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THE SPIRIT, 2008
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THE Spirit MOVIE POSTER
THE SPIRIT
Movie Review
Directed by Frank Miller
Starring: Gabriel Macht, Samuel L. Jackson, Scarlett Johansson, Louis Lombardi, Jaime King, Eva Mendes, Sarah Paulson, Dan Lauria
Review by Jen Frankel



SYNOPSIS:

When Denny Colt died, The Spirit was reborn to protect the city he loved.

REVIEW:

Damn, it's a shame Eva Mendes isn't much of an actress. Even I can see that. She's like an XX Keanu - when she's without lines, she's mesmerizing.

Too bad for The Spirit, but 3 out of 4 ain't bad, and the other three female leads in this flick are damn good, two even really, really great. I never took to Sarah Paulson in Studio 60 (maybe because she was just so unutterably evil in Deadwood), but I guess it's true that it's often the role and not the actor you dislike. She's great here, and so is Scarlett Johansson, another actress I run hot and cold on.

They're also polar opposites, although each her own kind of icy: one as the good girl who buries her feelings in order to take care of the Spirit, and the other the brilliant but bizarre partner of his nemesis the Octopus (Samuel L. Jackson, who is having entirely too much fun with his career).

I've been hot and cold on comic book movies over the last few years in general. I wasn't the biggest fan of The Dark Knight, because it didn't have the maturity of the first in terms of theme and storytelling. A kick-ass villain or two can make you forgive or even ignore a lot of plot holes, but I couldn't quite get over the lack of character development for the big Bat himself.

Sin City was another film I wanted to love, and several of its loose anthology segments were very satisfying. But all in all, it was a lot of style with not enough substance.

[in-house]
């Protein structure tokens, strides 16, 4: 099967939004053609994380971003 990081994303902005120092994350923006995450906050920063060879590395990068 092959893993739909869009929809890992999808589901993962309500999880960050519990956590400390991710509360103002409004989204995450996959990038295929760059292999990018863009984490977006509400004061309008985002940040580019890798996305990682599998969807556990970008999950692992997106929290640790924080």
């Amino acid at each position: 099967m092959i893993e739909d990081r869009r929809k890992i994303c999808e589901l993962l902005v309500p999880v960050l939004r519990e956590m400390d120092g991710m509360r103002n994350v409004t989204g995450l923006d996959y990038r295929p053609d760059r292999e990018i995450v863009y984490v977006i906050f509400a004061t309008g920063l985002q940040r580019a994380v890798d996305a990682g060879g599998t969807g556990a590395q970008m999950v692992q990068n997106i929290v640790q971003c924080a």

Strangely, although I've always seen Frank Miller himself as a kind of Peter Pan-like man whose outlook is slightly adolescent and who's unlikely to form relationships with mature women, The Spirit does the opposite sex a lot more favors than the blatant Madonna/Whore victim-ridden Sin City.

The Spirit's attitude toward women, in fact -- which is central to the plot -- is its greatest strength and weakness. While the fact he loves all women is charming and somewhat romantic, the oblivious way he breaks the hearts of the most loyal makes us think less of him.

Probably the central difficulty with the film is just that -- while it's easy to get caught up in the story, the Spirit himself doesn't grow in the process. He learns nothing, really. In fact, the closing monologue is almost identical to the first.

A lot of the film is so entertaining you're tempted to cut it slack on the absolutely static character of the main protagonist. But when the entire story revolves around lost love and loss in general - including the Spirit's discovery of just what happened after he himself lost his LIFE - a little personal growth would definitely have been in order. There's just not much at stake already for a guy who is apparently impossible to kill without flinging the parts of his dismembered body to the four corners of the earth.

And Mendes is such a weak link it's almost painful. She doesn't seem to understand the stylized dialogue, which sound decent in everyone else's mouths and actually natural coming from the best of them. The young actress playing her as a teenager acts circles around her, which makes the limitations of Mendes's portrayal even more painful. The Spirit is a fun afternoon of comic-book candy, with enough laughs and enough unique ideas to keep you entertained, but a familiar feel if you've watched Sin City, 300, or any other comic book movie for that matter. It could have been better, but it's pretty good.

For awards, at this heading-into-the-Oscars season? Best use of cats in a motion picture.

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